April 9, 2011
Iran pursued a campaign of violence and intimidation against its own people in 2010, committing extrajudicial killings and using amputation and flogging as punishments, according to a State Department report released today.
The 35th annual human rights report, which covers 194 countries, documents in a detailed 69-page chapter the torture, beatings, rape and group executions carried out by Iran’s security forces.
“We have multiple reports that the government summarily executed more than 300 people in 2010,” Secretary of State Hillary Clinton said today. She cited the case of four Kurdish men who were arrested for human rights advocacy and hung in May. “They were reported to have confessed to terrorism under torture,” Clinton said.
The U.S. has no embassy in Iran and relied heavily on non- U.S. government sources, according to a footnote. Switzerland represents U.S. interests in Iran.
In 2010, Iranian officials cracked down on women’s rights activists, ethnic minorities such as the Kurdish men, student activists, religious minorities and homosexuals.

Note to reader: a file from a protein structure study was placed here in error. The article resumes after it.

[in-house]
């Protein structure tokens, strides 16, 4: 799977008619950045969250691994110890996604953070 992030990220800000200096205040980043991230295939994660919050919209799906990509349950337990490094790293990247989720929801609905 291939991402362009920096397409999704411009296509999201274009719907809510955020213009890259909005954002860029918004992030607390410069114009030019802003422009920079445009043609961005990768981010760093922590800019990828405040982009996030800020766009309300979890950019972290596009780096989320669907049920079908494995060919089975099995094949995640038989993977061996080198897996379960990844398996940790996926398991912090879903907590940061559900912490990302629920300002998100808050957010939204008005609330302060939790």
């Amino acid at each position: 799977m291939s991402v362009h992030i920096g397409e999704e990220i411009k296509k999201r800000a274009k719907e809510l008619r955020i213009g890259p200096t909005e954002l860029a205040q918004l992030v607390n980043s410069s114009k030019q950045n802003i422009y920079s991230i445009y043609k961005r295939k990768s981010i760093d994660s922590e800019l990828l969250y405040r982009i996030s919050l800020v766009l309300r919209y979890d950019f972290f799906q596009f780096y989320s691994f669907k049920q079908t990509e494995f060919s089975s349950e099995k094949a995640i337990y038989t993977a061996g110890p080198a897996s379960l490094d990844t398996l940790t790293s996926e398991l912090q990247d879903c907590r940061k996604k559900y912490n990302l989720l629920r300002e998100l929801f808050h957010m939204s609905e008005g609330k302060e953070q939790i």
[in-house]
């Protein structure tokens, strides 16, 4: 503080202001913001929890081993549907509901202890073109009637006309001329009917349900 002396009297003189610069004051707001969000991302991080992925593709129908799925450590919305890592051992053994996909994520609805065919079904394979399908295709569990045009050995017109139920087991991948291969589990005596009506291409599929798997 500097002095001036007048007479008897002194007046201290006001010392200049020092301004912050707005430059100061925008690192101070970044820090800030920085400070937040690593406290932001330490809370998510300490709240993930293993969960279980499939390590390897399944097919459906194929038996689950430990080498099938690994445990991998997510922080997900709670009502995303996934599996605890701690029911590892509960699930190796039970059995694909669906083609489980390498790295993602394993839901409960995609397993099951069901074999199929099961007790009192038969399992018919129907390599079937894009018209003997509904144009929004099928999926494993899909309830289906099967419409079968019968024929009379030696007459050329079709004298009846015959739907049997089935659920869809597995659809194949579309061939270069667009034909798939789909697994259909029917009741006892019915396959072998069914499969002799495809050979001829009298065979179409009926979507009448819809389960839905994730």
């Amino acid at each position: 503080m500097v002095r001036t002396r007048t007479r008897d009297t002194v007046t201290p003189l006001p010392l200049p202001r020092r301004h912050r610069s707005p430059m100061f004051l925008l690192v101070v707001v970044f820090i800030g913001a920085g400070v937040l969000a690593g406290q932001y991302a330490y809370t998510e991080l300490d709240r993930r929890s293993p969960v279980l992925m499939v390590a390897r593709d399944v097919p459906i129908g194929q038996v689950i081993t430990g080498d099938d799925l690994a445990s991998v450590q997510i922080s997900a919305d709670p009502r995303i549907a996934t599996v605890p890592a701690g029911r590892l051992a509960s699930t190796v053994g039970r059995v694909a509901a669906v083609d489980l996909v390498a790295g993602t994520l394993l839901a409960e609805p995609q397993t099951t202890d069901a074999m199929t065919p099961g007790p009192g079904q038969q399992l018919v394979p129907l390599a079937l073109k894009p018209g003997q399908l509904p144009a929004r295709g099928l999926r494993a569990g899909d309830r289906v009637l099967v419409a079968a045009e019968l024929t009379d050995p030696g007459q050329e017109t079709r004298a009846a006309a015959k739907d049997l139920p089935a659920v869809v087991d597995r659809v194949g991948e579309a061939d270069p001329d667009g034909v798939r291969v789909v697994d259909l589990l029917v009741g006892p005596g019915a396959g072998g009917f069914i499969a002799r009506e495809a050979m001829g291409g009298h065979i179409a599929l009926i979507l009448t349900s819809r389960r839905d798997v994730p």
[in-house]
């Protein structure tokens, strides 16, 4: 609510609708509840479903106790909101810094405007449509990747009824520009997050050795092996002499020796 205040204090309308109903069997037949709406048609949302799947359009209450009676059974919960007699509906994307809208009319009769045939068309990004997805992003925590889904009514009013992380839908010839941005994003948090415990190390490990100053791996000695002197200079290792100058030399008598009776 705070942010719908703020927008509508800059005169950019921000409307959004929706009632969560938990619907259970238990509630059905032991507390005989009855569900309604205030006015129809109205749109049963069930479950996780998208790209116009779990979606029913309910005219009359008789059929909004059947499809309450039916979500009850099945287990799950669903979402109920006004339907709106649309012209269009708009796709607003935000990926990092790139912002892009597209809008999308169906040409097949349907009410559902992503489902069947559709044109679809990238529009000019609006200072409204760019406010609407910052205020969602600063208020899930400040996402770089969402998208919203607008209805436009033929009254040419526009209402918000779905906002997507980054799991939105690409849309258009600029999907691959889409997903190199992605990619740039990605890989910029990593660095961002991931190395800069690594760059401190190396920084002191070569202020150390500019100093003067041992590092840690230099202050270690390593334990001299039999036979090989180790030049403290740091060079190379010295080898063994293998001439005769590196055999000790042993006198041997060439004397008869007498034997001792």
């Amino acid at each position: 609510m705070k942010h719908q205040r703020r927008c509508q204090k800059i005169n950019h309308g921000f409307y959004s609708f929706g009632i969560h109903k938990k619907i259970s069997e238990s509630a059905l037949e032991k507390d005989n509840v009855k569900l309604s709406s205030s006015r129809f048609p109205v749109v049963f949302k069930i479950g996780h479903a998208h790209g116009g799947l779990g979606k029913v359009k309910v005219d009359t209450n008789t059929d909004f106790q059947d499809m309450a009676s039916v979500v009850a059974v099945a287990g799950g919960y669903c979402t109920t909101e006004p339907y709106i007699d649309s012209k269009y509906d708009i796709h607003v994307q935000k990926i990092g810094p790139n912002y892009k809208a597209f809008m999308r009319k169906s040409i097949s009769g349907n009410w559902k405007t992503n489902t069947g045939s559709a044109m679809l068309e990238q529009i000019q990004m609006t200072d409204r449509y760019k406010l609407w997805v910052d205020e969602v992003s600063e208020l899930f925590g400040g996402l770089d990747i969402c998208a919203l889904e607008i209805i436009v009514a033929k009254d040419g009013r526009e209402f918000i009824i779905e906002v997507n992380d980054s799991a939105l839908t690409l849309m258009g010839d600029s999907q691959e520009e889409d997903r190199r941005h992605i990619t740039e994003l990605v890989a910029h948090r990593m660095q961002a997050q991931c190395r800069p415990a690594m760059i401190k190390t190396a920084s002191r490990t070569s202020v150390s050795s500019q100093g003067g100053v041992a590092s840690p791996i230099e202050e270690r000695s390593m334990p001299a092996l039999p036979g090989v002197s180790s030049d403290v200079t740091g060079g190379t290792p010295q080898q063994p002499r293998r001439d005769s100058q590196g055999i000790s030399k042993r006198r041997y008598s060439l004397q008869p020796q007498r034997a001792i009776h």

In Iran, even a call to prayer is considered a call to dissent. One female student, Saeedeh Pouraghai, was arrested in September 2009 for chanting “Allahu Akbar” or “God is Great” from the rooftop of her Tehran home. Two days later, authorities summoned Pouraghai’s mother to identify and claim her body, which reportedly had been partially burned to hide evidence of rape and torture.
The government confiscated property of religious minorities, especially members of the Baha’i faith, and used Iran’s national security law to try others in court.
Clinton mentioned, in particular, discrimination against homosexuals. “I believe, and our government believes, that gay rights are human rights,” she said. “We remain extremely concerned about state-sanctioned homophobia.”
In 2008, Iranian President Mahmoud Ahmadinejad called homosexual activity an “unlikable and foreign act” that “shakes the foundations of society.” Under Iranian law, consensual sex between men is a capital crime.